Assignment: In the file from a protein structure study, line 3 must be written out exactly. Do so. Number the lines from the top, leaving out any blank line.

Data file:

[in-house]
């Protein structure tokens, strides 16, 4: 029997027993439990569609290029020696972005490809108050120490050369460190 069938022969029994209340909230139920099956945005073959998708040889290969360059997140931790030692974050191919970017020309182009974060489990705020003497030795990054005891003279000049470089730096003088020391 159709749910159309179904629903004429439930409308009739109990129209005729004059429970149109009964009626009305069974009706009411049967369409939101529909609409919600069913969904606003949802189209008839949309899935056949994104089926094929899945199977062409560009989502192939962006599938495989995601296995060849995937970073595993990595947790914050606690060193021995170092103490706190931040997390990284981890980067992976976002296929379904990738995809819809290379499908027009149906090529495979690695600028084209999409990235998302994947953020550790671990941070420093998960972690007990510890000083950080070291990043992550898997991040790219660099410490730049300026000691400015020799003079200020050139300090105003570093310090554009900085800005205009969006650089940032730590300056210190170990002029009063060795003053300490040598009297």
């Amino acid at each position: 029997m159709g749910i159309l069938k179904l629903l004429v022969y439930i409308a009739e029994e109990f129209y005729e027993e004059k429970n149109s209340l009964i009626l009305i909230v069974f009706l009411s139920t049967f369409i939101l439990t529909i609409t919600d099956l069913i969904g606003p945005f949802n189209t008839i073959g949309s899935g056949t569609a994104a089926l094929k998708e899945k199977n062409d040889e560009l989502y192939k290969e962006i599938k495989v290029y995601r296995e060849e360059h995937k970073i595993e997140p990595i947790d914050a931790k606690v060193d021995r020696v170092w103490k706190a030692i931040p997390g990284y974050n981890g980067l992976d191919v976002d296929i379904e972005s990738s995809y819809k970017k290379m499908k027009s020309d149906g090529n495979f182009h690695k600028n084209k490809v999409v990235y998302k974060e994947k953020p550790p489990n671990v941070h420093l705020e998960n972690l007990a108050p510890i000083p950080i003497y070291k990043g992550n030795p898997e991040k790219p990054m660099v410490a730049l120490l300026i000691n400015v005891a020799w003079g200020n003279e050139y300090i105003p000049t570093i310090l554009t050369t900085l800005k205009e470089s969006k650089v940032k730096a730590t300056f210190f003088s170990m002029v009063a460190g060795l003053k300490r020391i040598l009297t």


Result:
């Amino acid at each position: 029997m159709g749910i159309l069938k179904l629903l004429v022969y439930i409308a009739e029994e109990f129209y005729e027993e004059k429970n149109s209340l009964i009626l009305i909230v069974f009706l009411s139920t049967f369409i939101l439990t529909i609409t919600d099956l069913i969904g606003p945005f949802n189209t008839i073959g949309s899935g056949t569609a994104a089926l094929k998708e899945k199977n062409d040889e560009l989502y192939k290969e962006i599938k495989v290029y995601r296995e060849e360059h995937k970073i595993e997140p990595i947790d914050a931790k606690v060193d021995r020696v170092w103490k706190a030692i931040p997390g990284y974050n981890g980067l992976d191919v976002d296929i379904e972005s990738s995809y819809k970017k290379m499908k027009s020309d149906g090529n495979f182009h690695k600028n084209k490809v999409v990235y998302k974060e994947k953020p550790p489990n671990v941070h420093l705020e998960n972690l007990a108050p510890i000083p950080i003497y070291k990043g992550n030795p898997e991040k790219p990054m660099v410490a730049l120490l300026i000691n400015v005891a020799w003079g200020n003279e050139y300090i105003p000049t570093i310090l554009t050369t900085l800005k205009e470089s969006k650089v940032k730096a730590t300056f210190f003088s170990m002029v009063a460190g060795l003053k300490r020391i040598l009297t």